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UK's Maxwellia Looking Into Daily Contraceptive Rx-To-OTC Switch

Executive Summary

As calls for a non-prescription daily contraceptive pill grow in the UK, switch incubator Maxwellia suggests an Rx-to-OTC reclassification of the widely-used progestogen only pill may be one of its first "switch-in-a-box" projects. 

Responding to a growing demand in the UK for wider access to the daily contraceptive pill, England-based switch incubator Maxwellia is looking to switch the widely used progestogen only pill (POP) from prescription-only (POM) to pharmacy (P) status.

A new study has found that the increased availability and convenience of a non-prescription POP, along with rapid access to a sexual and reproductive health clinic, can result in a “significant increase in continued effective contraception and reduce the rates of unintended pregnancy in the UK,” Maxwellia argues.

The study echoes the findings of other recent reports published by the UK All Parliamentary Group on Sexual and Reproductive Health and the Royal College of Obstetricians and Gynaecologists that highlight “fragmented commissioning in the UK, resulting in healthcare delivery that is not shaped by the needs of today’s women.” (Also see "Growing Clamor For Oral Contraceptive OTC Switch In UK" - HBW Insight, 14 Sep, 2020.)

Specifically, these interventions point to myriad reasons why the POP should be made OTC, Maxwellia says, for example:

  • Over a third (37%) of women are unable to access the contraceptive services they need;

  • Almost half (45%) of pregnancies and one third of births in England are unplanned, costing the National Health Service £240m ($319m) every year;

  • Despite a decline in the overall teenage pregnancy rate over the last decade, England remains the country with the highest rate in Western Europe.

These issues undermining access to contraception have been made worse by the coronavirus pandemic, Maxwellia insists.

“All of this indicates a longstanding unmet need for greater, convenient access to contraception, which is worsening in some areas of the population,” the company maintains. 

“Behind the scenes,” therefore, Maxwellia reveals that it has been “working to try and make this a reality.”

“Maxwellia hopes to create a major step change in women’s health by seeking to reclassify a product that if approved by the Medicines and Healthcare products Regulatory Agency (MHRA), could become available to buy directly from the local pharmacy,” it says.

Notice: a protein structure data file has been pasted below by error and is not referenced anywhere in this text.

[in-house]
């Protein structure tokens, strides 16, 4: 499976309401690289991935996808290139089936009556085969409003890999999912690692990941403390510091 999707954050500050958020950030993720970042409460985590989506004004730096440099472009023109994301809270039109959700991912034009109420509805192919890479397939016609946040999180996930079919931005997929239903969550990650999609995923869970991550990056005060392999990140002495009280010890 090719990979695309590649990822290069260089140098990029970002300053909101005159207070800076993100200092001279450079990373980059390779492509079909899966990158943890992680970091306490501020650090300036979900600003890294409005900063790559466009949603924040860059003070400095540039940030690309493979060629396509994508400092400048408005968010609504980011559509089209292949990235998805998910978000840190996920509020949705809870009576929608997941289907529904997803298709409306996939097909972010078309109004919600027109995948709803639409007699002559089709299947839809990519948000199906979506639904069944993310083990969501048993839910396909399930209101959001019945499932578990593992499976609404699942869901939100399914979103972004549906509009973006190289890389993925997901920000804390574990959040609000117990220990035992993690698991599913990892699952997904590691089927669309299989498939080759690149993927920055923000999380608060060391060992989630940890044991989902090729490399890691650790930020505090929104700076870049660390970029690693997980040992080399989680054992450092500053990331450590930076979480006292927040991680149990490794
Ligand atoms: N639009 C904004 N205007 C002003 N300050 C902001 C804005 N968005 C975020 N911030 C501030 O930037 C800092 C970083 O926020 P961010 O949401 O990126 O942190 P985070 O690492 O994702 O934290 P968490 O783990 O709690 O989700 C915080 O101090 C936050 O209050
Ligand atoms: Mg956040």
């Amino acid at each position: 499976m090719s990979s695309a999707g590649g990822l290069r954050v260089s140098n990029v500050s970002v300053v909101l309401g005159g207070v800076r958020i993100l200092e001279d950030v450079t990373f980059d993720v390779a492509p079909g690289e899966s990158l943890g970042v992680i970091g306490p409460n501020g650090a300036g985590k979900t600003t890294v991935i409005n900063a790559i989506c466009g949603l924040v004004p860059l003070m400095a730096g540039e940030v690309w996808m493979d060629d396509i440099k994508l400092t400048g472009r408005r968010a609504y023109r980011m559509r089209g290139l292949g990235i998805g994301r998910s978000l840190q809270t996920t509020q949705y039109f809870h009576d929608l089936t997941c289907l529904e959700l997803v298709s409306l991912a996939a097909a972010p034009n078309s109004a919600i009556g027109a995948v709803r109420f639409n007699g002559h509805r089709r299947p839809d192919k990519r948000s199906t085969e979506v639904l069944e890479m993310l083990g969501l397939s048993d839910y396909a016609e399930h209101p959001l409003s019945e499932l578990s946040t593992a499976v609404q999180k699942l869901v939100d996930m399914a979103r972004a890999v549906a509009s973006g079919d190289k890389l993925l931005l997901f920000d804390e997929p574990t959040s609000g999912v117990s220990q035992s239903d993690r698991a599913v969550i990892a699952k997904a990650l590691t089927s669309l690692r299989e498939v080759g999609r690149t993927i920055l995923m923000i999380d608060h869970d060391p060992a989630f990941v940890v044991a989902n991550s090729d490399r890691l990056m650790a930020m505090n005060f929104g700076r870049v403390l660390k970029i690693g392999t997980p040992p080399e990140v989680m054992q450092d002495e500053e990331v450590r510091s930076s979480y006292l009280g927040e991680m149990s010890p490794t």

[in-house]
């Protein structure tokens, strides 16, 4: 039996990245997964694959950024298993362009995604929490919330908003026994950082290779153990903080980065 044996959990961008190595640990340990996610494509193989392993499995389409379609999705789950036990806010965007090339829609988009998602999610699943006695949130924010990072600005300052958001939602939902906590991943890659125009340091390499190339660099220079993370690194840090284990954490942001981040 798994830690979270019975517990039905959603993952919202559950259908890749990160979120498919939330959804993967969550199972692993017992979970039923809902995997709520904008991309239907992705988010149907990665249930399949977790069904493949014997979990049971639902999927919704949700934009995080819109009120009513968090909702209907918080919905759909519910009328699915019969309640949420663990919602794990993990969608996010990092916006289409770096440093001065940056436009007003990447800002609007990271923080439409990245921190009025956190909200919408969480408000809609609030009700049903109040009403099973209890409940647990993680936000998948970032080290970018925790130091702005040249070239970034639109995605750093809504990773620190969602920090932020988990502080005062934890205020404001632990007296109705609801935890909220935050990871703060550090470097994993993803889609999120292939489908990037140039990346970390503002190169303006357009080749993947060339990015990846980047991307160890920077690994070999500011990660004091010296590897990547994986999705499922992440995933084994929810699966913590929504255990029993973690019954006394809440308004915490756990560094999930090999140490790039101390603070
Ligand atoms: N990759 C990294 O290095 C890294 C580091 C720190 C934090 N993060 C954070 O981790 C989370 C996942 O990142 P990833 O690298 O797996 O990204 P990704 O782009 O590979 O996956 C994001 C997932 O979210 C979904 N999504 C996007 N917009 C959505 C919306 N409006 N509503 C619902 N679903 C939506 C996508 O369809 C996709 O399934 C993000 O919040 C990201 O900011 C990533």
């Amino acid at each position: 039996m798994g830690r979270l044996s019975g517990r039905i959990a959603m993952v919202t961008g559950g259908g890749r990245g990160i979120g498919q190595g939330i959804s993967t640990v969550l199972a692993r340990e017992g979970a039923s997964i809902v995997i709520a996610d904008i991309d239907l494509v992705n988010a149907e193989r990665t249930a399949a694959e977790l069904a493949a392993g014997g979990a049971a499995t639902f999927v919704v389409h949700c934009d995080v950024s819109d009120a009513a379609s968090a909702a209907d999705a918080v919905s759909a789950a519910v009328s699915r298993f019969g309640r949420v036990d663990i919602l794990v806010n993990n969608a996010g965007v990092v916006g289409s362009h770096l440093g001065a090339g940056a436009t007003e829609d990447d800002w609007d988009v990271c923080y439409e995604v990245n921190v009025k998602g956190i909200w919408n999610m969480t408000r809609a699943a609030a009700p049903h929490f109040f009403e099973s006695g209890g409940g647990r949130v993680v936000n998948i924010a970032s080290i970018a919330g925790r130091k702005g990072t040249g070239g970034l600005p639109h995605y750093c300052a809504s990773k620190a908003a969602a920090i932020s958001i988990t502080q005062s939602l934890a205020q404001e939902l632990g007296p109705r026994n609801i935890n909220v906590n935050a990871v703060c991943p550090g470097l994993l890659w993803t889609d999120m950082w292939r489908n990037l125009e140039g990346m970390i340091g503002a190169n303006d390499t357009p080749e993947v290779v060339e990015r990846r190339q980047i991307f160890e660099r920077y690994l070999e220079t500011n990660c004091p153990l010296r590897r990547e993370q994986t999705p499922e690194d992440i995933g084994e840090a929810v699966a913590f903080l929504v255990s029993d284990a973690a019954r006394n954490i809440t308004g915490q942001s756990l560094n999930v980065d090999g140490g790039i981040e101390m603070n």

Last year, Maxwellia received an injection of funding via the UK’s BioCity angel investment platform, which it said would be used to support prescription-to-OTC reclassifications in the area of women’s health and wellness. (Also see "UK Rx-To-OTC Switch Incubator Gets Angel Investment Boost" - HBW Insight, 18 Sep, 2019.)

Two potential switches were undergoing the approval process with MHRA at the time, BioCity revealed, moving Maxwellia – the “world’s first Rx-to-OTC switch incubator” – a step closer to completing its first “switch-in-a-box” reclassification.

Speaking to HBW Insight in 2018, Maxwellia founder and CEO Anna Maxwell explained that the company’s switch-in-a-box strategy involved identifying a “basket of [off-patent] molecules” and taking them through the MHRA’s switching process to “build a pipeline of new brands within the [European] self-care arena.” (Also see "UK fertile ground for switching" - HBW Insight, 27 Apr, 2018.)

Part of the firm’s two-pronged product development strategy – alongside offering consultancy and capability services to a “select few pharmaceutical partners each year” – Maxwellia then intends to either commercialize these successful switches itself or out-license them to third-parties, Maxwell revealed.

“[Switch-in-a-box] takes all of the difficult up front parts out of the switching process, taking a product through the process on a company’s behalf so that it’s in a state where it’s almost ready to launch,” Maxwell said.



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